How does the panto take shape?
The process begins on the last night of the previous pantomime when, traditionally, I announce the title for next year, and tickets go on sale on March 1st. We are probably the longest-running panto in the country and there’re lots of tickets to sell over the eight weeks. This’ll be my fortieth panto and, apart from a couple of years in the West End, my career in pantomime has been at one theatre and in one place. I’m classed as the oldest surviving dame in the business. You do all this acting, Shakespeare and whatever, and what are you remembered for? Wearing a frock!
How many people are involved?
I always compare it with putting on a premiere of a musical, except we have fifteen different sets, which is probably more than in a musical. We make our own, brand new sets and costumes every year. I’m very proud of that. We have a reputation for being one of the best pantos in the country. We’re only a couple of pounds more than other theatres, and you can still see our show for £10. The value’s all on stage, not on stars’ salaries, which I’m very proud of. We’re a repertory theatre that puts on a little, local pantomime as if we were the Palladium!
Does the panto evolve much?
Gracious, yes! It constantly evolves. It’s a very innocent form of entertainment, so you’ve got to keep the actors from getting bored and stale. I keep them on their toes with lots of ad-libbing. We have phenomenal fans. When the tickets go on sale, they queue from midnight outside the theatre, and by morning the queue stretches all the way to York Minster. We sell thousands of tickets on that first day. I write, front and co-direct the pantomime. Sounds like a lot of work, but I often think the audience write it! We want our panto to be accessible to all. We’re a family pantomime but we do not play safe, and we’re very unpredictable and unusual. I hate talking about it because I don’t actually know what we’ve got. I believe that pantomime is the last bastion of local community. 75-80% of our audience are adults, but that’s not because it’s smutty. Most of these people have grown up with me. They were bairns when they came to see it, and now they’re bringing their bairns. For the last few years, the Sunday Times has put York Theatre Royal pantomime as one of the top ten things to see at Christmas. It’s phenomenal. We’re two hundred miles from London!
Have audiences changed over the forty years?
Yes. What we were laughing at 34 years ago, when I first arrived in York, we’re not laughing at now. Ten-year-olds know things that I didn’t know till I was twenty! The good thing about our pantomime is that we never lose the children. We don’t lose teenagers. They’re not embarrassed to come and laugh themselves silly at a load of good rubbish. I can’t praise our audience highly enough. They’re wonderful. The main thing is the humour. I don’t want anyone ever to feel uncomfortable by something that someone’s said ad-libbed. We don’t do any jokes at anybody’s expense except our own. People feel safe when they walk through the door. They feel, ‘This is family’.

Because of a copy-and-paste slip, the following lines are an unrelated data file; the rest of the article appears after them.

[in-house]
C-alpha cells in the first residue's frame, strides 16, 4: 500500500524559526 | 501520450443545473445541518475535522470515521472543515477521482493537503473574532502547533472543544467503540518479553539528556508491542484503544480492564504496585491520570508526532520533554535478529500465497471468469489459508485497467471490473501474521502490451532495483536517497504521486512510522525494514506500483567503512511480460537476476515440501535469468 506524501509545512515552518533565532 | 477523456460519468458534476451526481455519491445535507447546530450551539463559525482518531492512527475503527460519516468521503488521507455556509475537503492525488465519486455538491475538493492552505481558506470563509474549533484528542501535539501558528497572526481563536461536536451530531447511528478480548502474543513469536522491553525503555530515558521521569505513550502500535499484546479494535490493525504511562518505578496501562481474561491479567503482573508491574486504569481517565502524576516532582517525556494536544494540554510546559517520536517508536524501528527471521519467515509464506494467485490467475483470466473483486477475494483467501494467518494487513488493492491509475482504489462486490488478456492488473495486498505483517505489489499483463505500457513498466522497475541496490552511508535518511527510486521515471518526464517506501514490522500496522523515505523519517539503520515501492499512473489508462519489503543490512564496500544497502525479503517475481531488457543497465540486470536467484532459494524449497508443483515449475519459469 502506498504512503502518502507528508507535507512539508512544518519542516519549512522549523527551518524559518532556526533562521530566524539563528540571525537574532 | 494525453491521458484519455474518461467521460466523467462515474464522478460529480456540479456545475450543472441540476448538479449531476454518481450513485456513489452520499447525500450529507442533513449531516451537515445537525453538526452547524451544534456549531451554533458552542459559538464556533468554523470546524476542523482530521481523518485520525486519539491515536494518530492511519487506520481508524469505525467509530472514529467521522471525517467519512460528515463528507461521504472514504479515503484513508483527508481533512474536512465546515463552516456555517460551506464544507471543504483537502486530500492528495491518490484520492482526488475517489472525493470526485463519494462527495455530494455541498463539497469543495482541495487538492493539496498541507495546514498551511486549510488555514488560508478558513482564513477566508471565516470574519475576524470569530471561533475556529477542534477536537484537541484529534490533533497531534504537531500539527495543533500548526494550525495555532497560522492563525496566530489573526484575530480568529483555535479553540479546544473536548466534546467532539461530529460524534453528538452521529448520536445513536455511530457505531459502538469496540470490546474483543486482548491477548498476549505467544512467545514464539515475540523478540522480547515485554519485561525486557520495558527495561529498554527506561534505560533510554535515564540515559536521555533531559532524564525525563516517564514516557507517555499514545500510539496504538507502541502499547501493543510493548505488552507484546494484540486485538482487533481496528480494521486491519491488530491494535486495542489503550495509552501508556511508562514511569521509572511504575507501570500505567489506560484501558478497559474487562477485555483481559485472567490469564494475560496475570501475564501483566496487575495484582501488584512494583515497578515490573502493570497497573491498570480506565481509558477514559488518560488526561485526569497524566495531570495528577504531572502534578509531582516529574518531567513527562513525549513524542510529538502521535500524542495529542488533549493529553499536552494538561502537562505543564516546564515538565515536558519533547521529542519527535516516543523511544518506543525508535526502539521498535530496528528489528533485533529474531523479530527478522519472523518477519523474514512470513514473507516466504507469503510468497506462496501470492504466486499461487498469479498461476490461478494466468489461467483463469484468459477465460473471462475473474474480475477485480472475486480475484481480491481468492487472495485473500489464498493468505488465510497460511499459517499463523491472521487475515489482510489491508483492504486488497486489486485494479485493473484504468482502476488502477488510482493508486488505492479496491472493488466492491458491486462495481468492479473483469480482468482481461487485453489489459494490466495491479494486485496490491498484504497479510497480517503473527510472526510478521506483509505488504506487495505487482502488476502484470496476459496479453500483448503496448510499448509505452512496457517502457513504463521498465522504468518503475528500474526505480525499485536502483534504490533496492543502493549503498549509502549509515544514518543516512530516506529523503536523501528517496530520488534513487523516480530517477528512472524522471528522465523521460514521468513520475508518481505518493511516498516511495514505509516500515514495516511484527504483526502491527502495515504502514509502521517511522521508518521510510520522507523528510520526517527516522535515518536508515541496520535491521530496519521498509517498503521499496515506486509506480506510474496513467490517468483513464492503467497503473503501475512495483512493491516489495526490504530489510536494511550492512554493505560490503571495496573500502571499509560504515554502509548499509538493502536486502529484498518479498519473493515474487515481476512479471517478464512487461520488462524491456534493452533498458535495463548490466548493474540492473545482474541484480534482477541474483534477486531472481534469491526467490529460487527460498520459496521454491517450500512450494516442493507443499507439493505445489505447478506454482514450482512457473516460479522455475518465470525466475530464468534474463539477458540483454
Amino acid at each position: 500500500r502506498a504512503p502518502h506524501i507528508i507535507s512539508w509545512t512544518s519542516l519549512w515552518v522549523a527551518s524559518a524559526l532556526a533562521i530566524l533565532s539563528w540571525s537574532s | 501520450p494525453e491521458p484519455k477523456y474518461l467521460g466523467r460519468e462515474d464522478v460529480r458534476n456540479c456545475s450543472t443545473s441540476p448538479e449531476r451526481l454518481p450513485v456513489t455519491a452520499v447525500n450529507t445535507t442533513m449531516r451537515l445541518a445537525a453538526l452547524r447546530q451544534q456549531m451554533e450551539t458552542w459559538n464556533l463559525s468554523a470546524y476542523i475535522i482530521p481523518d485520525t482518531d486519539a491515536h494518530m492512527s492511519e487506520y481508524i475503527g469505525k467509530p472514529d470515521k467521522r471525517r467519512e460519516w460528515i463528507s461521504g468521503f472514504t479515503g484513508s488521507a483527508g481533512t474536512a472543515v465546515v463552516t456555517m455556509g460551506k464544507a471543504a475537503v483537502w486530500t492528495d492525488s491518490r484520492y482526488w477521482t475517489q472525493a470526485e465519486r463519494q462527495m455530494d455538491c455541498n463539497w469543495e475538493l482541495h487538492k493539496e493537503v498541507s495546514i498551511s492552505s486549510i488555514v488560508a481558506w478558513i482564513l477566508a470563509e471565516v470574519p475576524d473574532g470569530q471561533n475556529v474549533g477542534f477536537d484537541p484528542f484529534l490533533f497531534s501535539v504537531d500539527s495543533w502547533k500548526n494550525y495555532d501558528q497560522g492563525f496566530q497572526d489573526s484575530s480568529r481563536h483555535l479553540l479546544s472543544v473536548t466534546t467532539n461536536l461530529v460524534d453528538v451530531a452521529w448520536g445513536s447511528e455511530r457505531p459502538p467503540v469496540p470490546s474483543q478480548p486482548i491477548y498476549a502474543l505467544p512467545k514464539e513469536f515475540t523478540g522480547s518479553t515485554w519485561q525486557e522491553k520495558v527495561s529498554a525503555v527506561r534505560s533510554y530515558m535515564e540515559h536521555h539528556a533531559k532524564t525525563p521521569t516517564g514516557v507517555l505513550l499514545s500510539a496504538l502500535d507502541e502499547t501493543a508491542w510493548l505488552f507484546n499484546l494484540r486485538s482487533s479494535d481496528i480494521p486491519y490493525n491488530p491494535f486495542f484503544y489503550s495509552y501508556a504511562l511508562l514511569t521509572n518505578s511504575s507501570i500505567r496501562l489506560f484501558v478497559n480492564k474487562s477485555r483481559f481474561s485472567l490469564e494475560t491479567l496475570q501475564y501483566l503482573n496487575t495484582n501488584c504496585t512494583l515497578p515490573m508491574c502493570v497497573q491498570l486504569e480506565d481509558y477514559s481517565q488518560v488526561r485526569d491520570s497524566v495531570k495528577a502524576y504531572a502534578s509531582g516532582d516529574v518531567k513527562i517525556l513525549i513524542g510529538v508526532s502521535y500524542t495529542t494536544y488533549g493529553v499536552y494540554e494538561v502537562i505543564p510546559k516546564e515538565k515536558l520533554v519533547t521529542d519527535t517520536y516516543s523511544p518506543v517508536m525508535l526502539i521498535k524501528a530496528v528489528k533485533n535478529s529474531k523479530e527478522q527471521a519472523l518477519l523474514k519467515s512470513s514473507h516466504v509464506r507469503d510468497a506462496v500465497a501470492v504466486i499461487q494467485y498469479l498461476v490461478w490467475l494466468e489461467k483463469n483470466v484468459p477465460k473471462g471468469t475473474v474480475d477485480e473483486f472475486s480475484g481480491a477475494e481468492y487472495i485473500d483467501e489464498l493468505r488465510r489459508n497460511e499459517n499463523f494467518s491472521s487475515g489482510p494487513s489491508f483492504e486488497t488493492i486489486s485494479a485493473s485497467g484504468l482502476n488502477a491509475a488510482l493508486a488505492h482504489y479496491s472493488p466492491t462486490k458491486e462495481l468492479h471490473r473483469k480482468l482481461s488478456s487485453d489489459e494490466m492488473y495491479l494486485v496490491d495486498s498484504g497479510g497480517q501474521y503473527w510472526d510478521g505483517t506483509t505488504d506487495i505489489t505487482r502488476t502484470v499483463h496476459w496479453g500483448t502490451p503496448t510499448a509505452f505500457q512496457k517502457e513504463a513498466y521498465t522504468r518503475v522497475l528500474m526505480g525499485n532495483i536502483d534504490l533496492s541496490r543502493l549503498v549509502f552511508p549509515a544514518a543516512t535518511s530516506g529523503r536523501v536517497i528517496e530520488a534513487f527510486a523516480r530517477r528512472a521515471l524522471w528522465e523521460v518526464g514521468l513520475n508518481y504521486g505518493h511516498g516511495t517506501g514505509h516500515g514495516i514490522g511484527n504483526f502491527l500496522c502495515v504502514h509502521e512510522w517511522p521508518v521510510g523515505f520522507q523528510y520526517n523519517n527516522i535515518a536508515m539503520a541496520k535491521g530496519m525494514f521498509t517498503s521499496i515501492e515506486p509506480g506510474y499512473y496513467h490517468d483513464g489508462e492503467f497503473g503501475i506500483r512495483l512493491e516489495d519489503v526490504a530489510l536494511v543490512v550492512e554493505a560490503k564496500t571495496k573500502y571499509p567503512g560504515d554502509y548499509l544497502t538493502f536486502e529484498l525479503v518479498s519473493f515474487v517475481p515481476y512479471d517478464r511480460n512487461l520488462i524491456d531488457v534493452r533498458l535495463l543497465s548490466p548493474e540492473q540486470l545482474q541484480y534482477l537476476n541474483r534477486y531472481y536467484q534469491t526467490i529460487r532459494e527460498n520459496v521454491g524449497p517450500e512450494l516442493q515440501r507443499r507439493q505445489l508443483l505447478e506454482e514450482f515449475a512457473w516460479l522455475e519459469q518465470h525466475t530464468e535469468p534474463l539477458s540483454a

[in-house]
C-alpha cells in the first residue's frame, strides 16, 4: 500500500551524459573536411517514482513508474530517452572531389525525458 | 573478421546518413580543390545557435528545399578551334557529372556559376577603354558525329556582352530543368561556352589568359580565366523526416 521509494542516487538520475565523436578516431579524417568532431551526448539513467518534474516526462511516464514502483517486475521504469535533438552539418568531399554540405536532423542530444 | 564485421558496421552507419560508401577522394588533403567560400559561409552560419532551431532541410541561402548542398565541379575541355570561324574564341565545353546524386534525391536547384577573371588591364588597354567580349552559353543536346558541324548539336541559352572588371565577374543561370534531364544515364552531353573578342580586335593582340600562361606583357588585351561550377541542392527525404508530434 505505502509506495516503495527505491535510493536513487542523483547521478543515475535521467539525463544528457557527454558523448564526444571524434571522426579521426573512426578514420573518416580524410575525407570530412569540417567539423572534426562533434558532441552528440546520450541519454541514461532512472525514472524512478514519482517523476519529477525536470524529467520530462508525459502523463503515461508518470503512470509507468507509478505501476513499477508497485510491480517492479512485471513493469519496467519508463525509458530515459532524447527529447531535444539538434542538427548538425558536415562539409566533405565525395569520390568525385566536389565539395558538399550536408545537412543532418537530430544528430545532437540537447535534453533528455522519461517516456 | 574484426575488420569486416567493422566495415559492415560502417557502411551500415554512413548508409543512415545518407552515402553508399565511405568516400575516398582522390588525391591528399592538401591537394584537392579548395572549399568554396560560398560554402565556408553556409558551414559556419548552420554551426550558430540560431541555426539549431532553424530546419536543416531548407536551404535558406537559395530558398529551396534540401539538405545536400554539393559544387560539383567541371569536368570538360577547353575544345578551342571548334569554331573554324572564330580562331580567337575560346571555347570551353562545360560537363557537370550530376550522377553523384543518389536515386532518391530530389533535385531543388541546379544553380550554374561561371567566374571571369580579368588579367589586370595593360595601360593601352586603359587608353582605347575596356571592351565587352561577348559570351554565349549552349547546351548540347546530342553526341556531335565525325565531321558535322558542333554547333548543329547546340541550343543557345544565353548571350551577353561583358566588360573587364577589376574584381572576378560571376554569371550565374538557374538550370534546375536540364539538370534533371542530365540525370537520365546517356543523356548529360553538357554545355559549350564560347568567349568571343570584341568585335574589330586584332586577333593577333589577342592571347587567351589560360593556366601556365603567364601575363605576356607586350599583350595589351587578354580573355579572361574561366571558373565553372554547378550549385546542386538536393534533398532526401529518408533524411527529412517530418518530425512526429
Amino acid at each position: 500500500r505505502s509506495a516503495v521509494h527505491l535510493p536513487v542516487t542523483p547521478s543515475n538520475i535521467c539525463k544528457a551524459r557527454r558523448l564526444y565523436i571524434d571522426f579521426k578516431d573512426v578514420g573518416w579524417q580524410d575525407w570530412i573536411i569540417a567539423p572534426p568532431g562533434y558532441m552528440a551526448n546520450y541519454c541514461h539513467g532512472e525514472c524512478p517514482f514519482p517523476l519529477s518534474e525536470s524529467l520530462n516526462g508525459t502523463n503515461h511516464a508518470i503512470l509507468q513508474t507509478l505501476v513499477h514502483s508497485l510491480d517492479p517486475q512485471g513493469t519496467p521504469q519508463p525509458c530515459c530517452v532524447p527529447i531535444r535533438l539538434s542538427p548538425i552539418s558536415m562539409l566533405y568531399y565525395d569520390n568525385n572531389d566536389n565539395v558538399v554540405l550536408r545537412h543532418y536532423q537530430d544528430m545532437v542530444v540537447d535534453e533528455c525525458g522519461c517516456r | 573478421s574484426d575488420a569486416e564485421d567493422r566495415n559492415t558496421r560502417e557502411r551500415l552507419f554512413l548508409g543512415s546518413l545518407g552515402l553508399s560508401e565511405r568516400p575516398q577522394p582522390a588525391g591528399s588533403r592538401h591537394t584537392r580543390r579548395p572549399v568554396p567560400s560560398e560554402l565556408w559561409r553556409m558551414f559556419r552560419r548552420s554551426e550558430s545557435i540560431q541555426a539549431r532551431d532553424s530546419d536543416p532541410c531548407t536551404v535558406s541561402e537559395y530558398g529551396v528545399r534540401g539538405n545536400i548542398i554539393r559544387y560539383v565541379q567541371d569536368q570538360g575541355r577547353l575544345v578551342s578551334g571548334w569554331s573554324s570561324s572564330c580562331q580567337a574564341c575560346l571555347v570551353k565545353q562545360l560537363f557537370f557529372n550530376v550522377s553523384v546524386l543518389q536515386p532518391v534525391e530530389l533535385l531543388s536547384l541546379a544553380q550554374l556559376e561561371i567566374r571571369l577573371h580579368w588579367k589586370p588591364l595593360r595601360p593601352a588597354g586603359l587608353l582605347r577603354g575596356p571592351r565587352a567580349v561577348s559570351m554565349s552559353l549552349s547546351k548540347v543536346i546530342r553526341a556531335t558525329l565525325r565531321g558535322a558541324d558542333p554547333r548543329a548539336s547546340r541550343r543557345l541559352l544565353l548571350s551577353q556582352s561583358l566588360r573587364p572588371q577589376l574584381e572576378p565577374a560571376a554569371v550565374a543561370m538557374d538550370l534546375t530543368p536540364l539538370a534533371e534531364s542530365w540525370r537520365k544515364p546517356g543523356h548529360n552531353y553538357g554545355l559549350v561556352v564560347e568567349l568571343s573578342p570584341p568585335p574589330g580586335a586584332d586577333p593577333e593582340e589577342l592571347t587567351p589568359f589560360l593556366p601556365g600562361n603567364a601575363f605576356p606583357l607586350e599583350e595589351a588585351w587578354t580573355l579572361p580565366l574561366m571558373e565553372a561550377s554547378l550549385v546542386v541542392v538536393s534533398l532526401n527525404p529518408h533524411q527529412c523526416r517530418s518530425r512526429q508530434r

Have things ever gone drastically wrong?
Things constantly go wrong but we cope and the audience loves it. Once, after the interval, the safety curtain got stuck three feet off the ground. We battled on, and I did the show through the three-foot gap but going underneath the safety curtain is dangerous cos it could kill you, so we had to cancel. We said, ‘Well, you’ve seen half the show. You can see the second half if you can come along on Saturday at 10am’. And they all came back! We never exclude the audience. If anything goes wrong, I’ll let them know. Pantomime is 50% audience. The rest is what you give them.
Why don’t you wear any makeup as the dame?
My face doesn’t need it and it looks rather hideous, I think, on all the dames I’ve seen. I don’t like it. Having played the villain in a big commercial pantomime for a few years before coming to York, I knew that not everyone can be a dame so, before I said yes, I went and bought an Old Mother Riley wig, ginger with a bun at the back for nine and six (45 pence), and put it on, with an old frock from the pantomime, and everyone around started laughing instantly. The wig was all I needed. If you look at some of the good dames, very few wore makeup. In Old Mother Riley films, he doesn’t look as if he’s got any makeup on. His face is everything. His eyes say it all.
Finally, what do you enjoy most about being the dame?
The audience. I’ve done loads of telly and films but the people of York weren’t interested in that. I was just the funny man who came to entertain them at Christmas. I’m not a comedian. I can’t dance, I can’t sing and I’m not a very good actor but this lot just accepted me. We share the same sense of humour. It just works. I’m a jobbing actor but I can go to my grave thinking, ‘I know what it’s like to be a star’. I walk on that stage, and 850 people applaud me, before I’ve spoken a word. That’s pretty good for a jobbing actor. I don’t need to be a star. I know what it’s like, and that’ll do for me.
Robin Hood and his Merry Mam runs at York Theatre Royal 13 December 2012 – 2 February 2013. For more information visit www.yorktheatreroyal.co.uk
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